June 12th, 2015

Baton Rouge, Louisiana


 The rallying cry by protesters that has gained momentum after Ferguson and Baltimore is that “Black Lives Matter.” Within the context of all society, that’s a truism. But like so many other older citizens, I volunteered to join the military (something few protesters or politicians do any more) because, liked most Americans, I felt that all lives matter.

But let’s call it like it is in real life. Some black lives do not matter. Pick up a large city daily newspaper, turn to page 9 or 10, and you read too often that a young black man was shot and killed by another young black man. The killing gets scant attention and becomes merely a statistic.

When major demonstrations take place as was seen in Ferguson, Long Island and South Carolina, protesters are too often selective about just who they are demonstrating against. Do black lives really matter to them that much, or is the protest more an effort to scores points against the police?

A case in point is what happened last week in Lafayette, Louisiana. Robert Minjarez had been arrested last year for“making a disturbance” outside a Texaco gas station. He was unarmed when the police came to investigate. Video surveillance cameras at the gas station and dash cam film from several police cars on the scene tell the story of just what happened.

Minjarez had no weapon and had his arms in the air when approached by police with canines in tow. Four officers wrestled him to the ground. ; His voice is heard on the video saying: “I didn’t do nothing to nobody, why are ya’ll doing this to me?” Minjarez continues to scream as the officers struggle with him. “You’re going to kill me, you’re going to kill me!” he exclaimed. “I can’t breathe.” “You’ve got 265 pounds on your back,” one of the officers tells him. “You’re not going anywhere.” Three more times, you can hear Minharez scream that he can’t breathe.

He died five days later, and the coroner’s report stated that the main cause of Minjarez’s death as “compressional asphyxia due to face-down physical restraint by law enforcement officers.” In spite of the video and this report, a grand jury last week refused to indict the officers involved.

Based on past similar confrontations in Cleveland, Ferguson, Long Island, and South Carolina, it would be safe to assume that protesters would come out in droves to demonstrate. But Rev. Al Sharpton did not find his way to Lafayette. Rev. Jesse Jackson was not on the scene. No looting took place. No organized protests. There were no fires burning in the streets of Lafayette.

 So although the hostilities were quite similar, the local community reacted quite differently. There was one major difference. Robert Minjarez was white.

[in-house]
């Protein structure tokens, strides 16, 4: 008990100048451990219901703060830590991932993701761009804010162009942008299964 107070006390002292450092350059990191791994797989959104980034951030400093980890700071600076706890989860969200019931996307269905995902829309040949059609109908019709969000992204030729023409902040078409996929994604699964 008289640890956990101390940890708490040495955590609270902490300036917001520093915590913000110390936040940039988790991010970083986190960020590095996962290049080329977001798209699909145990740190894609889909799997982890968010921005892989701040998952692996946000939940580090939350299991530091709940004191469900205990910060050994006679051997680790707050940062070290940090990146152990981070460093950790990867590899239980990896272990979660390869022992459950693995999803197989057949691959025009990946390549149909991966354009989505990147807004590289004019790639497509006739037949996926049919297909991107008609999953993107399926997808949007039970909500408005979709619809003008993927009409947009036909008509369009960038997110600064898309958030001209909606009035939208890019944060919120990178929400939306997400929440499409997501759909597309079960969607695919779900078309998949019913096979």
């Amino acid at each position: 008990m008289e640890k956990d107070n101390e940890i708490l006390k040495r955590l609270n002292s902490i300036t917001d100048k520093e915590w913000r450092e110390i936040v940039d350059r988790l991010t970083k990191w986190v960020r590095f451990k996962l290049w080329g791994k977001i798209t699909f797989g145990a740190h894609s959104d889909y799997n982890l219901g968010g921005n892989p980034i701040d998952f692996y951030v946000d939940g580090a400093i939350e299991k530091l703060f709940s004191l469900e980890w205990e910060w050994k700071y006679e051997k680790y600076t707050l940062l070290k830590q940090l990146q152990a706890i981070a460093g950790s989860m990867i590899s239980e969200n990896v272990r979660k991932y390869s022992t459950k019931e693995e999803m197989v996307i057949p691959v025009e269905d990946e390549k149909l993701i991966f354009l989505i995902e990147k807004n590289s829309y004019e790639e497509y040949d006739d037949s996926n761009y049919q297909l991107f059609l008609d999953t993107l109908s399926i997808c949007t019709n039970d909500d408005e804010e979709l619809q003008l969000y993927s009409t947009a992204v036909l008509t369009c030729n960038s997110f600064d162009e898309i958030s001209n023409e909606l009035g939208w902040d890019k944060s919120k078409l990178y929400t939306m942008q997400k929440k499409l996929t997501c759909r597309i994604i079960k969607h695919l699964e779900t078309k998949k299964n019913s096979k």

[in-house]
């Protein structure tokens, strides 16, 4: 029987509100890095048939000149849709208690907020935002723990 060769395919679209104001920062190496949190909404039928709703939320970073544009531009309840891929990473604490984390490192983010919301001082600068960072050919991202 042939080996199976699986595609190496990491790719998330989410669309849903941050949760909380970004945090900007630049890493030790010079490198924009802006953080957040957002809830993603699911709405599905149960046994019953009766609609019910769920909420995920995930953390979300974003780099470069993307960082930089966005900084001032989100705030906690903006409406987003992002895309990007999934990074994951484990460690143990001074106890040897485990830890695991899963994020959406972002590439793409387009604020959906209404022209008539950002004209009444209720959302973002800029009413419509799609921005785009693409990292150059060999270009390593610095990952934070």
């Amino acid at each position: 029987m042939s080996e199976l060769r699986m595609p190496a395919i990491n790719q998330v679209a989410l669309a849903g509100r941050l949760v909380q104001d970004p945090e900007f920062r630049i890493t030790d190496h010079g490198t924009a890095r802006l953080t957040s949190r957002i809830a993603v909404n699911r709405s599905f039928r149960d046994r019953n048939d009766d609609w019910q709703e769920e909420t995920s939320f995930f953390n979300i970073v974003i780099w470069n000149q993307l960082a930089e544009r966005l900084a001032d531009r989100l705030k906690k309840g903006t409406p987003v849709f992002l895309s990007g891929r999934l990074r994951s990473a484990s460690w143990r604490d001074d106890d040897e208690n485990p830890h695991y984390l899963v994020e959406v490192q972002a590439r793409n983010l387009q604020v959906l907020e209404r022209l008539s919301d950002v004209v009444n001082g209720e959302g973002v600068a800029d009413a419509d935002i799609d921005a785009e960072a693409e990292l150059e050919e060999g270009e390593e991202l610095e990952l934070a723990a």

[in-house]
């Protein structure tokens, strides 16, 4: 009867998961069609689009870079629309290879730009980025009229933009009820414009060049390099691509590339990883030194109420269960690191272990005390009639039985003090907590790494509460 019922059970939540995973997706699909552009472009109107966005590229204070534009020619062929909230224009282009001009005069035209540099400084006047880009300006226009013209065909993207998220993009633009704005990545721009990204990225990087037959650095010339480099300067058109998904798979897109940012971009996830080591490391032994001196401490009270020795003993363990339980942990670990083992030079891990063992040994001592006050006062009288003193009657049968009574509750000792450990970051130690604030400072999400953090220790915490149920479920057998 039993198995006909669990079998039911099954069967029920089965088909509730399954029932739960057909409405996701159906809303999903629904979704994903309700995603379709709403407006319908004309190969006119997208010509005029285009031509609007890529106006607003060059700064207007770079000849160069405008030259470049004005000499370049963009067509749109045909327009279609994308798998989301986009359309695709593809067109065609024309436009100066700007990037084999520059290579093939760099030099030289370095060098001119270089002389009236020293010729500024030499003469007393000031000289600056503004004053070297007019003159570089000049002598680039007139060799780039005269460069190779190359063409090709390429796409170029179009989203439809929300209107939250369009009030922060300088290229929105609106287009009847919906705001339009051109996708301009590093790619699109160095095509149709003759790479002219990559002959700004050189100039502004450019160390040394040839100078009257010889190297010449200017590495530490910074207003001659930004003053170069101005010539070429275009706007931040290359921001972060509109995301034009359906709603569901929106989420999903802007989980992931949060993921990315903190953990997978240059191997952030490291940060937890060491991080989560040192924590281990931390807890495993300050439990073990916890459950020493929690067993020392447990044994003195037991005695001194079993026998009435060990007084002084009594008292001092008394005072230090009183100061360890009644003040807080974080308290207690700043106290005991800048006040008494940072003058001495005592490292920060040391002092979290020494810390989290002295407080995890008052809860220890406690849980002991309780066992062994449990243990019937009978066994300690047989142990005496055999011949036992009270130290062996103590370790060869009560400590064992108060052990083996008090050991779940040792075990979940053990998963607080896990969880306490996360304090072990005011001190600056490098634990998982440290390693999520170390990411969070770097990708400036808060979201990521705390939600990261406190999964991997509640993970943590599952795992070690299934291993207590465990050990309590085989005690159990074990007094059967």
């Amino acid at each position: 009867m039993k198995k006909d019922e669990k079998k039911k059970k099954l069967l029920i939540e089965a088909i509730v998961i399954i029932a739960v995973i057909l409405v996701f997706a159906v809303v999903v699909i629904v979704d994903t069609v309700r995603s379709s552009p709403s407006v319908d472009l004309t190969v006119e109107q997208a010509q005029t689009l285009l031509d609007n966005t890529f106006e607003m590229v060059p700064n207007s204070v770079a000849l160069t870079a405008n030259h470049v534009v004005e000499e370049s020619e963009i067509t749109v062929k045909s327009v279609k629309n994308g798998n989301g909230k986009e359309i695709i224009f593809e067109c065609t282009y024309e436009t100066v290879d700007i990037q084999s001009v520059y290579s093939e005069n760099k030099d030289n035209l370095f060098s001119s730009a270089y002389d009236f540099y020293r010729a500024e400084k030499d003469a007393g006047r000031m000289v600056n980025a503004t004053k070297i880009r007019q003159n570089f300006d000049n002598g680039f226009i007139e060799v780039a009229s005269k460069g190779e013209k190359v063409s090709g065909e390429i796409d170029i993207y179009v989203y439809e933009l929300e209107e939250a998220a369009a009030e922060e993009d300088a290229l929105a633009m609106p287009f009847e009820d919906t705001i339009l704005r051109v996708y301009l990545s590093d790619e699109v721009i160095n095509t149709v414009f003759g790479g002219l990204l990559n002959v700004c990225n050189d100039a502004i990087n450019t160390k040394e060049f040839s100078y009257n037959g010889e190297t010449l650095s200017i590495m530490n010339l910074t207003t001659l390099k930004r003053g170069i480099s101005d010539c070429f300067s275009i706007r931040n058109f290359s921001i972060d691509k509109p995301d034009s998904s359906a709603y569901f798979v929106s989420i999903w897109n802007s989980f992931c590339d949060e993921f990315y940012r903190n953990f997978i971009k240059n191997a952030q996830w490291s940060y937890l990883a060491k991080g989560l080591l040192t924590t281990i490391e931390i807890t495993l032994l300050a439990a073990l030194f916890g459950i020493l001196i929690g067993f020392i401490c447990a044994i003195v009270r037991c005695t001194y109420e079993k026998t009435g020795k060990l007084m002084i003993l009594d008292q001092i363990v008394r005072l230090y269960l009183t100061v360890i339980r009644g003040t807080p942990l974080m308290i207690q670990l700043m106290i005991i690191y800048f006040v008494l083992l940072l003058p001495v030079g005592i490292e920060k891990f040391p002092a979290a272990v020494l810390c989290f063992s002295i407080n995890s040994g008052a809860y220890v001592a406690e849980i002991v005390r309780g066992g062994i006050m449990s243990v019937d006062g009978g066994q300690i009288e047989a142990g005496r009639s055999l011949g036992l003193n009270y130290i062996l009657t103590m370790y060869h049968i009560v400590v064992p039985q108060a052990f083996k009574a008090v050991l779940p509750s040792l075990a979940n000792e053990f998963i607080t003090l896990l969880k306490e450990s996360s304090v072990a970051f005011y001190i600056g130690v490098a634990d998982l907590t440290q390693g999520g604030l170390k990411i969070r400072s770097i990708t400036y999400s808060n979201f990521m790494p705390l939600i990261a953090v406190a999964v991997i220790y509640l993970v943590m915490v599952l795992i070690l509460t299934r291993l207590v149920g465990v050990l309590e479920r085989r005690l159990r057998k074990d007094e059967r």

All lives ought to matter. But the high rate of killings has continued. In the small town of Ferguson, Mo., fourteen teenagers alone have been killed since Michael Brown’s death. Half were white and have were black. In Baltimore, 35 people have been killed in the month of May, the highest number in one month since 1999. Cleveland murders could break a record and well top 100 this year. New Orleans, a perennial leader in wrongful deaths, has witnessed 70 killings in the first five months of the year.

The inner city crime problems are so vast that charges of who’s white and who’s black should be irrelevant. But they are not. In some communities, there certainly has been police overreach. Officers will argue there is a growing disrespect for the law. But until both races face head on the degeneration of the family unit, unwed births, drugs, lack of parental involvement, failing schools, and a lack of community concern, then the killings will continue.

It should not be acceptable for nameless young black men, who are obeying the law, to be shot at. Their lives matter. But it also should not be a black and white thing. All lives can be at risk. And all lives matter.


 “The idea that some lives matter less is the root of all that is wrong with the world.”

Paul Farmer

Peace and Justice

Jim Brown

Jim Brown’s syndicated column appears each week in numerous newspapers throughout the nation and on websites worldwide.  You can read all his past columns and see continuing updates at You can also hear Jim’s nationally syndicated radio show each Sunday morning from 9 am till 11:00 am, central time, on the Genesis Radio Network, with a live stream at


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